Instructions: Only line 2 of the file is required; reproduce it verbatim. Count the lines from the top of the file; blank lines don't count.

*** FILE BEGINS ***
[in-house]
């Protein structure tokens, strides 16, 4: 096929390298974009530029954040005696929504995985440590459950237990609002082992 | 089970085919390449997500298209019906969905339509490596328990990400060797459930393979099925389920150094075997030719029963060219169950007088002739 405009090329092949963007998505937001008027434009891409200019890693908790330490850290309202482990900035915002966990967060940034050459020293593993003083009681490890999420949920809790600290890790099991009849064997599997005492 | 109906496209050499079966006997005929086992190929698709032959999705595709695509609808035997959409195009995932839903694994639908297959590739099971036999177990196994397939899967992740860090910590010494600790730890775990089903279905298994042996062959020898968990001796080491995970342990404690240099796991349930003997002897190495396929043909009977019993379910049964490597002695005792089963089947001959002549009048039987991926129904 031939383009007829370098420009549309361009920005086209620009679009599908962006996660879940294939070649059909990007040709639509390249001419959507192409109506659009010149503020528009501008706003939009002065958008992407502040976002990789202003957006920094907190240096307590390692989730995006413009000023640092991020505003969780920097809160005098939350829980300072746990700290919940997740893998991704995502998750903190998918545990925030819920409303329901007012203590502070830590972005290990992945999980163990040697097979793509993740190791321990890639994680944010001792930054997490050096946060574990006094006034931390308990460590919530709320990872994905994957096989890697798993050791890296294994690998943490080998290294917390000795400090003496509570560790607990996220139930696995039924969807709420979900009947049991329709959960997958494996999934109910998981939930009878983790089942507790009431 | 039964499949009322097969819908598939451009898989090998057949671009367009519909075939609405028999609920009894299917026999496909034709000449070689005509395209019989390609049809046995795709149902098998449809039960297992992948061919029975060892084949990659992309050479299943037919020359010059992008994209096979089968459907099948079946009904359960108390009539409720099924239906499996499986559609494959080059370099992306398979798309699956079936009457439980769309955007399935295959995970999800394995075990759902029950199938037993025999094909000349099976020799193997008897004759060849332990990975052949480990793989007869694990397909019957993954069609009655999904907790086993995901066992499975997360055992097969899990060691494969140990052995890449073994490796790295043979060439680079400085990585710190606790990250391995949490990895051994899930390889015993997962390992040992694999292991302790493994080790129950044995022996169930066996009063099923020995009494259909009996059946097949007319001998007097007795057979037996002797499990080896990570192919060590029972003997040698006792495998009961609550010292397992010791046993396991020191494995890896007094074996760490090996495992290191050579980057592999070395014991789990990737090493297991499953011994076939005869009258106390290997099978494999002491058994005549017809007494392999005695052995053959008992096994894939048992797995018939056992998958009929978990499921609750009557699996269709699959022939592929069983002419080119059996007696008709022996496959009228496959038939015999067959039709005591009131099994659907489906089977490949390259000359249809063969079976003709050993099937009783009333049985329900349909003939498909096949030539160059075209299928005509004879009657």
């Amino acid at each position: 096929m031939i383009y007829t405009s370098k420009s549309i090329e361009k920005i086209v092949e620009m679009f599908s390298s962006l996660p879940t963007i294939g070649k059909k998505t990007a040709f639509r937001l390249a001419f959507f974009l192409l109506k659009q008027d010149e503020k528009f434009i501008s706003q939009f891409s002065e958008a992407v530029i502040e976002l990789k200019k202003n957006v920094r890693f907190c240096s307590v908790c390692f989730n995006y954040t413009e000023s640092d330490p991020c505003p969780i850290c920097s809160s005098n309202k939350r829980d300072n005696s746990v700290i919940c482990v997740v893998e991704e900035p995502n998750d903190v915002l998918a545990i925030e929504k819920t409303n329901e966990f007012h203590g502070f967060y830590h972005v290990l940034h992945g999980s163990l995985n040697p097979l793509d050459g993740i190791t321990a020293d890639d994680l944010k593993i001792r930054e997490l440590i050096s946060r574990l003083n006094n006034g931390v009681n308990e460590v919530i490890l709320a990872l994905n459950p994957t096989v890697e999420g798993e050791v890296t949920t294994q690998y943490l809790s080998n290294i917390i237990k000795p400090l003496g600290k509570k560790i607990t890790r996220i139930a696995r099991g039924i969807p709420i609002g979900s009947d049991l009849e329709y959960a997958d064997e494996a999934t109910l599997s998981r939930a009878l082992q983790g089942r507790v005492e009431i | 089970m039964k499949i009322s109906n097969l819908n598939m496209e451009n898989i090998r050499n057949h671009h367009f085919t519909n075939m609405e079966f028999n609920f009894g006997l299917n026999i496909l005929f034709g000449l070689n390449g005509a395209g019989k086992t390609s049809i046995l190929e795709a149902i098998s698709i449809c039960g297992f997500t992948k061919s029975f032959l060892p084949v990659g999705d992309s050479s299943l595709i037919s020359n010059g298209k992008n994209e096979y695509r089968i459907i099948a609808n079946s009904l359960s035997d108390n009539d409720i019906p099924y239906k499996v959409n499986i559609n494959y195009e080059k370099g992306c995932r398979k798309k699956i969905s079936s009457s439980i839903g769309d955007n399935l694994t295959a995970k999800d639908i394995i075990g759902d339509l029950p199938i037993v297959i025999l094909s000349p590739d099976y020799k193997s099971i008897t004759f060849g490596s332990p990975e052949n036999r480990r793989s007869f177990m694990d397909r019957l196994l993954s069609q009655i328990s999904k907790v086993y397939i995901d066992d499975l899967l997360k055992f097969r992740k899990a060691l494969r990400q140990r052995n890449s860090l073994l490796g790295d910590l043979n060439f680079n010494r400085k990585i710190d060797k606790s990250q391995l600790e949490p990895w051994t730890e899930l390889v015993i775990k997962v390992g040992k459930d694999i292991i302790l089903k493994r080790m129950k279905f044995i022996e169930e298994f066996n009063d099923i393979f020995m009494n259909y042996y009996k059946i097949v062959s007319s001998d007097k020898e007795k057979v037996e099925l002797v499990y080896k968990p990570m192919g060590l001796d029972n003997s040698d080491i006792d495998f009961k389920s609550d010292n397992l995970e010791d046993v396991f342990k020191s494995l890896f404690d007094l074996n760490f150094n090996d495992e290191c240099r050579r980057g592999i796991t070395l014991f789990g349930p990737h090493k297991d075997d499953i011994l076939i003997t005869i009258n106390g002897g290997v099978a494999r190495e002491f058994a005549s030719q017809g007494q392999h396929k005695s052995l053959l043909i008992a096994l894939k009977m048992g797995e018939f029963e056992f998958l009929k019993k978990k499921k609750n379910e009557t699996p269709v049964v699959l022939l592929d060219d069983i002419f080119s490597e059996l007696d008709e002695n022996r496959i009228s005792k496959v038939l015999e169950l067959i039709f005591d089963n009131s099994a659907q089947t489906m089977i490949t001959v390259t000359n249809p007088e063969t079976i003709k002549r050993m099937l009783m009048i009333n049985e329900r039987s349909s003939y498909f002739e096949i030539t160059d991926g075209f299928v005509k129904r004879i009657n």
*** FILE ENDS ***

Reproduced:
């Protein structure tokens, strides 16, 4: 096929390298974009530029954040005696929504995985440590459950237990609002082992 | 089970085919390449997500298209019906969905339509490596328990990400060797459930393979099925389920150094075997030719029963060219169950007088002739 405009090329092949963007998505937001008027434009891409200019890693908790330490850290309202482990900035915002966990967060940034050459020293593993003083009681490890999420949920809790600290890790099991009849064997599997005492 | 109906496209050499079966006997005929086992190929698709032959999705595709695509609808035997959409195009995932839903694994639908297959590739099971036999177990196994397939899967992740860090910590010494600790730890775990089903279905298994042996062959020898968990001796080491995970342990404690240099796991349930003997002897190495396929043909009977019993379910049964490597002695005792089963089947001959002549009048039987991926129904 031939383009007829370098420009549309361009920005086209620009679009599908962006996660879940294939070649059909990007040709639509390249001419959507192409109506659009010149503020528009501008706003939009002065958008992407502040976002990789202003957006920094907190240096307590390692989730995006413009000023640092991020505003969780920097809160005098939350829980300072746990700290919940997740893998991704995502998750903190998918545990925030819920409303329901007012203590502070830590972005290990992945999980163990040697097979793509993740190791321990890639994680944010001792930054997490050096946060574990006094006034931390308990460590919530709320990872994905994957096989890697798993050791890296294994690998943490080998290294917390000795400090003496509570560790607990996220139930696995039924969807709420979900009947049991329709959960997958494996999934109910998981939930009878983790089942507790009431 | 039964499949009322097969819908598939451009898989090998057949671009367009519909075939609405028999609920009894299917026999496909034709000449070689005509395209019989390609049809046995795709149902098998449809039960297992992948061919029975060892084949990659992309050479299943037919020359010059992008994209096979089968459907099948079946009904359960108390009539409720099924239906499996499986559609494959080059370099992306398979798309699956079936009457439980769309955007399935295959995970999800394995075990759902029950199938037993025999094909000349099976020799193997008897004759060849332990990975052949480990793989007869694990397909019957993954069609009655999904907790086993995901066992499975997360055992097969899990060691494969140990052995890449073994490796790295043979060439680079400085990585710190606790990250391995949490990895051994899930390889015993997962390992040992694999292991302790493994080790129950044995022996169930066996009063099923020995009494259909009996059946097949007319001998007097007795057979037996002797499990080896990570192919060590029972003997040698006792495998009961609550010292397992010791046993396991020191494995890896007094074996760490090996495992290191050579980057592999070395014991789990990737090493297991499953011994076939005869009258106390290997099978494999002491058994005549017809007494392999005695052995053959008992096994894939048992797995018939056992998958009929978990499921609750009557699996269709699959022939592929069983002419080119059996007696008709022996496959009228496959038939015999067959039709005591009131099994659907489906089977490949390259000359249809063969079976003709050993099937009783009333049985329900349909003939498909096949030539160059075209299928005509004879009657």